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The purpose of this proposal is to improve our understanding of the role of tryptophan and serotonin in hot flashes. The main hypothesis is that alterations in tryptophan and serotonin levels are involved in the induction of hot flashes in women with breast cancer and genetic variations in the serotonin receptors and transporters also play a role.
Among women with breast cancer, hot flashes are a frequent, severe and bothersome symptom. For this group, hot flashes are negatively related to mood, affect, and daily activities and can compromise compliance with life-saving medications (e.g., tamoxifen). Over 60% of breast cancer survivors report hot flashes, with 59% stating they are extremely severe and 44% reporting them to be extremely bothersome. Unfortunately, limitations in our understanding of hot flash physiology limit clinicians' abilities to fully treat this symptom. Although the current non-hormonal treatment of choice for hot flashes after breast cancer targets the central serotonin system (e.g., paroxetine, venlafaxine), the role of serotonin in hot flashes has not been directly tested. Because the effectiveness of these agents has been based largely on improvement in subjective reporting of hot flashes, it is not clear whether benefits are due to physiological effects on hot flashes or due to improvements in mood or other related symptoms. In addition, these and other currently available treatments are not acceptable, appropriate, or effective for all women with breast cancer. Understanding the physiological mechanisms involved in hot flashes after breast cancer will enable us to develop more targeted behavioral and/or pharmacological therapies to be used in lieu of, or in addition to, currently available therapies so that we can eradicate hot flashes and improve the quality of life for women with breast cancer.
Results implicating direct effects of tryptophan and serotonin on objective hot flashes will help guide the development of improved interventions for alleviating hot flashes in women with breast cancer. These interventions may target the central serotonin system either behaviorally (e.g., diet) or pharmacologically (e.g., alternative drug therapeutics). If direct manipulation of tryptophan and serotonin does not affect hot flashes, these findings will be equally as useful in guiding future research on non-serotonin related etiologies and interventions. Findings from this study will ultimately be used to eradicate hot flashes as a frequent, severe and bothersome breast cancer treatment related condition, thereby, improving quality of life for all women with breast cancer.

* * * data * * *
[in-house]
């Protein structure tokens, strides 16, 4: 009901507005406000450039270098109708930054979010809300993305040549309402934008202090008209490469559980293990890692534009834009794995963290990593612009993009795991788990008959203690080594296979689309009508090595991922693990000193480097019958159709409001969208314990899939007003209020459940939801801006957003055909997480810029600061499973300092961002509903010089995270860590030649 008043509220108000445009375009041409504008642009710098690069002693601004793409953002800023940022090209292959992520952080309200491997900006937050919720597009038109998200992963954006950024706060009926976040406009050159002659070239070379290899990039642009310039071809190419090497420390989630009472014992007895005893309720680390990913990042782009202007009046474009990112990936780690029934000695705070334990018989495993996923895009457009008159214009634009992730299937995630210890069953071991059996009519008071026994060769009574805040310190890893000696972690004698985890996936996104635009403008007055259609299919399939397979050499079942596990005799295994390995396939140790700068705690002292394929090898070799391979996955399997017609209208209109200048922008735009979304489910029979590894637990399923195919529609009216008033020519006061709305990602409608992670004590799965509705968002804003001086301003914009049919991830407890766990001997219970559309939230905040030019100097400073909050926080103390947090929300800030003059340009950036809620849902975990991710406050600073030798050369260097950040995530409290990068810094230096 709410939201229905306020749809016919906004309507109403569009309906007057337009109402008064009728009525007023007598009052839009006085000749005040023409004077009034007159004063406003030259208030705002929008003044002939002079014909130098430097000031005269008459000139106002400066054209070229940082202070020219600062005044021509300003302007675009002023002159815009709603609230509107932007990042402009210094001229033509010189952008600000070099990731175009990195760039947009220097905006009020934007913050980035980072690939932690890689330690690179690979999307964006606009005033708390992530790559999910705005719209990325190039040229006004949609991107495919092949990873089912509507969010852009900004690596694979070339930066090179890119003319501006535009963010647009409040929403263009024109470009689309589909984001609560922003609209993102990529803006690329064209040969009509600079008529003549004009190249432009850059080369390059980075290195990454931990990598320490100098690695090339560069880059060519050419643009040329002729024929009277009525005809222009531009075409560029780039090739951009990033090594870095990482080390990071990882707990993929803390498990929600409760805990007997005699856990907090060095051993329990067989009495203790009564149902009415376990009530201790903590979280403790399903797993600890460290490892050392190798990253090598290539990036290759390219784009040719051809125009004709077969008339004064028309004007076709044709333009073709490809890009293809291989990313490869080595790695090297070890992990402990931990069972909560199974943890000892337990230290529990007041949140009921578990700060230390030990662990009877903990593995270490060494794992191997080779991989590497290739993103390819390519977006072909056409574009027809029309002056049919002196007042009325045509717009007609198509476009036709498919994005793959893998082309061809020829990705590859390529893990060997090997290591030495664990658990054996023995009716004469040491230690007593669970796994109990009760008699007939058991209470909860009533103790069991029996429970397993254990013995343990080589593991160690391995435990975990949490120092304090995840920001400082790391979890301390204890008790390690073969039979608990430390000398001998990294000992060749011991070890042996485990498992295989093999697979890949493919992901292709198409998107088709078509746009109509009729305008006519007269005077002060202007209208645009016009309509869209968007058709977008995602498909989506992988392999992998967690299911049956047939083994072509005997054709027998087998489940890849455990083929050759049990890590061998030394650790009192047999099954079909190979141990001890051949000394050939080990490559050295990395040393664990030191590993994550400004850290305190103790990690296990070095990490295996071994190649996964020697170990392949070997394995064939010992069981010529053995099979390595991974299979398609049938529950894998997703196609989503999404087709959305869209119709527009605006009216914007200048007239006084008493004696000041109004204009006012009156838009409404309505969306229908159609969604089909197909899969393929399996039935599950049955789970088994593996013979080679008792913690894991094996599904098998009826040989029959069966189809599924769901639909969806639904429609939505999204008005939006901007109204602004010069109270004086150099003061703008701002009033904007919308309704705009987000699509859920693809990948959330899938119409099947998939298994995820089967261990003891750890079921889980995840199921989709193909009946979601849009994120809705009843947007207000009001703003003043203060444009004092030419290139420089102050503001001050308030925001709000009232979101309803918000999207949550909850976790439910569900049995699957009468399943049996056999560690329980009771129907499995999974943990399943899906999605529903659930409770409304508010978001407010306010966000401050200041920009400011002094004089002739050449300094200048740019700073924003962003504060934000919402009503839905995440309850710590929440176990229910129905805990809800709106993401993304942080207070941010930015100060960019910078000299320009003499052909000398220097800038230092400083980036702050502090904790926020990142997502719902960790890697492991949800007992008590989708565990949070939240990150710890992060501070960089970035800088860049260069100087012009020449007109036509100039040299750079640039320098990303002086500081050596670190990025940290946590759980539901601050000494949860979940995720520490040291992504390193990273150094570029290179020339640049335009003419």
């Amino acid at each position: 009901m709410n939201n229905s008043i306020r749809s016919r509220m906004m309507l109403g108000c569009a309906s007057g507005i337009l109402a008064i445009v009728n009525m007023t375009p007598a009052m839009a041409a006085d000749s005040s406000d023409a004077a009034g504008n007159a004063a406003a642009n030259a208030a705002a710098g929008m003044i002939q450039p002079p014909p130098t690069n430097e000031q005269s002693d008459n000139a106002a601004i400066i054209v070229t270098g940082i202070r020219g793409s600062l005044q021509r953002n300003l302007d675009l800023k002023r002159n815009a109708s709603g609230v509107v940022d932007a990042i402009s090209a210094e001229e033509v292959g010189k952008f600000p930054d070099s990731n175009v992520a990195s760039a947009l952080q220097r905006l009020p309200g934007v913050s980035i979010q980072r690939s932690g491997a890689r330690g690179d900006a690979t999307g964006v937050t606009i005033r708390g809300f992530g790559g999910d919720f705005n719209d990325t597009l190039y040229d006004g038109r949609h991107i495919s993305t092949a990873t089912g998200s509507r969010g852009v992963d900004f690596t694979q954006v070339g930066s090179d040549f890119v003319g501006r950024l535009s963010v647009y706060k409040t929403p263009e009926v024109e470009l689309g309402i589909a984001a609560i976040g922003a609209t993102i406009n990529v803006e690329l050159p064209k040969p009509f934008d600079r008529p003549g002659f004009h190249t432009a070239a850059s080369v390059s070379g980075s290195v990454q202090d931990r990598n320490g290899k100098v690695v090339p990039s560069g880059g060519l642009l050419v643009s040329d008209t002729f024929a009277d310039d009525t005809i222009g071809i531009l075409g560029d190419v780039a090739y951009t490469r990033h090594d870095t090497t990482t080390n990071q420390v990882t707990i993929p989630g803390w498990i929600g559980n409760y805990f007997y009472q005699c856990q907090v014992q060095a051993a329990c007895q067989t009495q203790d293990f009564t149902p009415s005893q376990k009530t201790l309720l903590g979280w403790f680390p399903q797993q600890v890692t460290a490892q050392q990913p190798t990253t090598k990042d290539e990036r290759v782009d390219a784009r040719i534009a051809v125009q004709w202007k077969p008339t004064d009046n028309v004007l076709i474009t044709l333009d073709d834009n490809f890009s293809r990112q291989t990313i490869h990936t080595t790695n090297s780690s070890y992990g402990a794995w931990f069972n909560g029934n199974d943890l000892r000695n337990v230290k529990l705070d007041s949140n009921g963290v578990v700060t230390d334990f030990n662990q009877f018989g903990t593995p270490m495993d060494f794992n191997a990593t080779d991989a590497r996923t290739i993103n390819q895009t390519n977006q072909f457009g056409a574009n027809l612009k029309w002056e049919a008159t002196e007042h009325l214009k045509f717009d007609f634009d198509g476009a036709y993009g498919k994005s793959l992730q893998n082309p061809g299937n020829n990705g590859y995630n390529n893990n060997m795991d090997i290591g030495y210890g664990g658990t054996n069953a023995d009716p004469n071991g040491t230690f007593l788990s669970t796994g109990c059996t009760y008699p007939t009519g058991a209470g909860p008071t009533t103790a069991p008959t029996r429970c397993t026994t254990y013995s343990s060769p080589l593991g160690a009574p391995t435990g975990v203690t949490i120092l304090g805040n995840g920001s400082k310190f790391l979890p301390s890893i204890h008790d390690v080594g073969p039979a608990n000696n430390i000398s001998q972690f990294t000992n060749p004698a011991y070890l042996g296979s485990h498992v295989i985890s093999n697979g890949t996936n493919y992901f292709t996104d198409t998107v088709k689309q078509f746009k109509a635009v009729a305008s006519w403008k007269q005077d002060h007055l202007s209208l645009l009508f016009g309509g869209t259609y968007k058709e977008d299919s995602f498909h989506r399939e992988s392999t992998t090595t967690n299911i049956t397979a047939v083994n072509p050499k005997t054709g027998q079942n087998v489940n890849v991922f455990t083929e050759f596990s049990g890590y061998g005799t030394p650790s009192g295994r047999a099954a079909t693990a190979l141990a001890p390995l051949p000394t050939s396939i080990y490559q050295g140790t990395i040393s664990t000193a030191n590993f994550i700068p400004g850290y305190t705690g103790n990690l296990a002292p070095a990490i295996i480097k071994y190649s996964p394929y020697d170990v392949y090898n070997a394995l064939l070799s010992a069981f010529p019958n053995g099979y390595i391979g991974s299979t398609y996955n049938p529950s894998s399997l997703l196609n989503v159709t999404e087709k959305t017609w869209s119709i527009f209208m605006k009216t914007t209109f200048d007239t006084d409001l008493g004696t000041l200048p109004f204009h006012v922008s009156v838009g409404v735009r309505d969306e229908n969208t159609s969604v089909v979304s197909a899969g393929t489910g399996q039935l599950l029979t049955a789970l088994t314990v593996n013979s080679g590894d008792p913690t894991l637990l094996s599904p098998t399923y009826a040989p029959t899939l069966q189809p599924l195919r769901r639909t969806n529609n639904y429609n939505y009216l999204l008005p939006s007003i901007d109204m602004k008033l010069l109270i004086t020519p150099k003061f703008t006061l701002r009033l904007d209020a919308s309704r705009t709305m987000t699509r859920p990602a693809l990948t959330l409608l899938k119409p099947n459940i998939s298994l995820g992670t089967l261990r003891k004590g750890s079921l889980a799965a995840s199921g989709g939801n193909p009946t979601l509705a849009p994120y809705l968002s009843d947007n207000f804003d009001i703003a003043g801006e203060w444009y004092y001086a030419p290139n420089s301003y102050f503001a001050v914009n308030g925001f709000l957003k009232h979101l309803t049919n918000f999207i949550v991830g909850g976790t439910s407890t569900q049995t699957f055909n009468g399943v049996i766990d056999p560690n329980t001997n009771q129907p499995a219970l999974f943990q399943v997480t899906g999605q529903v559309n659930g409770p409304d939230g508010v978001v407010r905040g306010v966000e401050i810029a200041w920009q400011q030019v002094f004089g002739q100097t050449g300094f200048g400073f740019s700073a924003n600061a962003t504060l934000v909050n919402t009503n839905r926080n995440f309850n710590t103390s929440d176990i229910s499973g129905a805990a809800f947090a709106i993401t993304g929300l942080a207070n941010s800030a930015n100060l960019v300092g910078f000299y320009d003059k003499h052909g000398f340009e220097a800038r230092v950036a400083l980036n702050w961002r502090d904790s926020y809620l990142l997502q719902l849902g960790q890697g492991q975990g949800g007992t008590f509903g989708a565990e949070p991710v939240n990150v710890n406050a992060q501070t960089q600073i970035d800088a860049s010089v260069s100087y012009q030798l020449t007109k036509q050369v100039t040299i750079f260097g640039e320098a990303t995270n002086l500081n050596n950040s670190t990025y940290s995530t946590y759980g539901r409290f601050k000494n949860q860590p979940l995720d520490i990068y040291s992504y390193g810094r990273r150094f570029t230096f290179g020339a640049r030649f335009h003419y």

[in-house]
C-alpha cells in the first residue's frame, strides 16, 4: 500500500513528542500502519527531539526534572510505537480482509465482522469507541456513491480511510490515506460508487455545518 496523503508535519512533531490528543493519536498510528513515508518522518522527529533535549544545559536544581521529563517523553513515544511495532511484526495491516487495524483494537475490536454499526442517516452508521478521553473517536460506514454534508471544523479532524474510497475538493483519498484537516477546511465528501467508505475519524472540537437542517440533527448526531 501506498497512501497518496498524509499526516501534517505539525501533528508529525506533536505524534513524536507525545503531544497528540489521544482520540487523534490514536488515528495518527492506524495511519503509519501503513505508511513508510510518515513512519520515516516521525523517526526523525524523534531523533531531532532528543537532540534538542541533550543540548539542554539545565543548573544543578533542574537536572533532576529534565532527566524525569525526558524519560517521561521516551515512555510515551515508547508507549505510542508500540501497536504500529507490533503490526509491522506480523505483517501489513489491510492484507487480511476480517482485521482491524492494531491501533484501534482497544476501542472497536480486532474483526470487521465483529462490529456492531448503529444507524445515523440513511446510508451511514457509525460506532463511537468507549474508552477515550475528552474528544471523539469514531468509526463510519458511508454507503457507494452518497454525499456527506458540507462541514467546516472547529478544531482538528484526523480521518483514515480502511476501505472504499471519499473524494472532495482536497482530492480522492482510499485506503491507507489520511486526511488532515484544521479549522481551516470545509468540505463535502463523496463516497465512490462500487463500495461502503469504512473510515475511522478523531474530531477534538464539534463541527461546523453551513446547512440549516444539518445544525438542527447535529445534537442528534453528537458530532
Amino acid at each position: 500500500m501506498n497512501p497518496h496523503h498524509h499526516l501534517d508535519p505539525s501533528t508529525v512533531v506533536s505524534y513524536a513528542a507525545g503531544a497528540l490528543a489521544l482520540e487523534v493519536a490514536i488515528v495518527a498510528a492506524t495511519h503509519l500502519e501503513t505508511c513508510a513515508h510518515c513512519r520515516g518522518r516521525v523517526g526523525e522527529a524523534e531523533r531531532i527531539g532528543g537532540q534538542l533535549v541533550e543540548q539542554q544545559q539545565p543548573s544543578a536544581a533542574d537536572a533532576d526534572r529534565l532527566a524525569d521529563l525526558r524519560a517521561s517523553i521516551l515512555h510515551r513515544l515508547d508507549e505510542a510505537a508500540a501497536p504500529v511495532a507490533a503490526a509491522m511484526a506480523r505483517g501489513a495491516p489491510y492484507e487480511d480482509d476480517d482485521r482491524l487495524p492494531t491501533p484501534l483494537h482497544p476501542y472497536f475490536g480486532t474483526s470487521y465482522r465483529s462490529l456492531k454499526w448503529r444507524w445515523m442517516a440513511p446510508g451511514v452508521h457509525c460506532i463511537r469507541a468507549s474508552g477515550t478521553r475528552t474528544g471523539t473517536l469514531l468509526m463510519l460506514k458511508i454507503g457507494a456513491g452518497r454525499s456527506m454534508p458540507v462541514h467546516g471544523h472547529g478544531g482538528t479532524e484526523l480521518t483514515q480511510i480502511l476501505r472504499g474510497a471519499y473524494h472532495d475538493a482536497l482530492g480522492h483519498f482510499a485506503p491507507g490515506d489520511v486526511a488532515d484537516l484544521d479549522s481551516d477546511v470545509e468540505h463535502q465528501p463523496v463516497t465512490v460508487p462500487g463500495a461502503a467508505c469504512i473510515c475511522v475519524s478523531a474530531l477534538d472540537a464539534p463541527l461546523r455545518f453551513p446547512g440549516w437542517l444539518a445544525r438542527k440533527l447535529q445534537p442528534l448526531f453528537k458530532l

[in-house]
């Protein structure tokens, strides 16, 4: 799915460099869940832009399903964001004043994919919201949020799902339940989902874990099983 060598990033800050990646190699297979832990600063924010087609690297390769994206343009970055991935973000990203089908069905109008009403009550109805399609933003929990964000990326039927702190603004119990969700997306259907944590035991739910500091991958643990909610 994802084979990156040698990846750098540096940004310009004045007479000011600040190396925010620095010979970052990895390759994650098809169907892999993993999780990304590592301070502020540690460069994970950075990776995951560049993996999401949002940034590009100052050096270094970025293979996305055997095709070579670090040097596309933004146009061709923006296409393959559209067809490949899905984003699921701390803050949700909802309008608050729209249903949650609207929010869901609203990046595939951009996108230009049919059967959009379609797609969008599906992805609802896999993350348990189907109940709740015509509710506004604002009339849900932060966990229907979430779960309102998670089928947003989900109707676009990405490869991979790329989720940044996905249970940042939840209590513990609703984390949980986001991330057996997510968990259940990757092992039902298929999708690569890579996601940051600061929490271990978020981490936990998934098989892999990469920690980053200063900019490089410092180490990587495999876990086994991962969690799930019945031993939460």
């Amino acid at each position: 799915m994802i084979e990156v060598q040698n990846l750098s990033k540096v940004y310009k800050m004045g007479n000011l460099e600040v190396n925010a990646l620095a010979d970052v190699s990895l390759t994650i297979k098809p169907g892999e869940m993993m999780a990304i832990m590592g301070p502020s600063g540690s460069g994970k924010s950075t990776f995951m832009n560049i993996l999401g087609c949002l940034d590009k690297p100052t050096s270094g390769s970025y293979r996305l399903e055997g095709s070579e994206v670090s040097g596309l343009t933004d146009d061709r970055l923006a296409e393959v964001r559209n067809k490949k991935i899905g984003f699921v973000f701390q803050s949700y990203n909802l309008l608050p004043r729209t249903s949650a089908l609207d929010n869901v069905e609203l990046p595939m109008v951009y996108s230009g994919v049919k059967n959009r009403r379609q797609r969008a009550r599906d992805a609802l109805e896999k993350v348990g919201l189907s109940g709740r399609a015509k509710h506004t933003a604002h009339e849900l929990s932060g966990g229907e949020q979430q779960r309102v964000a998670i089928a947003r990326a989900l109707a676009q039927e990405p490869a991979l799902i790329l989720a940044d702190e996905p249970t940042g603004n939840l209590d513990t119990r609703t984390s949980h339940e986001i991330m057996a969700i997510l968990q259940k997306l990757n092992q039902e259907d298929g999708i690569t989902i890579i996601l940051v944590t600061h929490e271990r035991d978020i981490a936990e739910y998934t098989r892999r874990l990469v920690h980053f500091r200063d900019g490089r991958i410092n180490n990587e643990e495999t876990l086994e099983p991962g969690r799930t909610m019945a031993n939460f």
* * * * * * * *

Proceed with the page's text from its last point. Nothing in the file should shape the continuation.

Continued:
Allocation: Randomized, Control: Placebo Control, Endpoint Classification: Pharmacokinetics/Dynamics Study, Intervention Model: Crossover Assignment, Masking: Double Blind (Subject, Outcomes Assessor), Primary Purpose: Basic Science
Acute tryptophan depletion, Half-strength tryptophan depletion (Control)
Indiana University Cancer Center
Published on BioPortfolio: 2014-08-27T03:48:37-0400
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A dioxygenase with specificity for the oxidation of the indoleamine ring of TRYPTOPHAN. It is a LIVER-specific enzyme that is the first and rate limiting enzyme in the kynurenine pathway of TRYPTOPHAN catabolism.
An enzyme that activates tryptophan with its specific transfer RNA. EC 188.8.131.52.
An enzyme that catalyzes the hydroxylation of TRYPTOPHAN to 5-HYDROXYTRYPTOPHAN in the presence of NADPH and molecular oxygen. It is important in the biosynthesis of SEROTONIN.
A PYRIDOXAL PHOSPHATE containing enzyme that catalyzes the transfer amino group from L-TRYPTOPHAN to 2-oxoglutarate in order to generate indolepyruvate and L-GLUTAMATE.
A clinical syndrome caused by heat stress, such as over-exertion in a hot environment or excessive exposure to sun. It is characterized by SWEATING, water (volume) depletion, salt depletion, cool clammy skin, NAUSEA, and HEADACHE.
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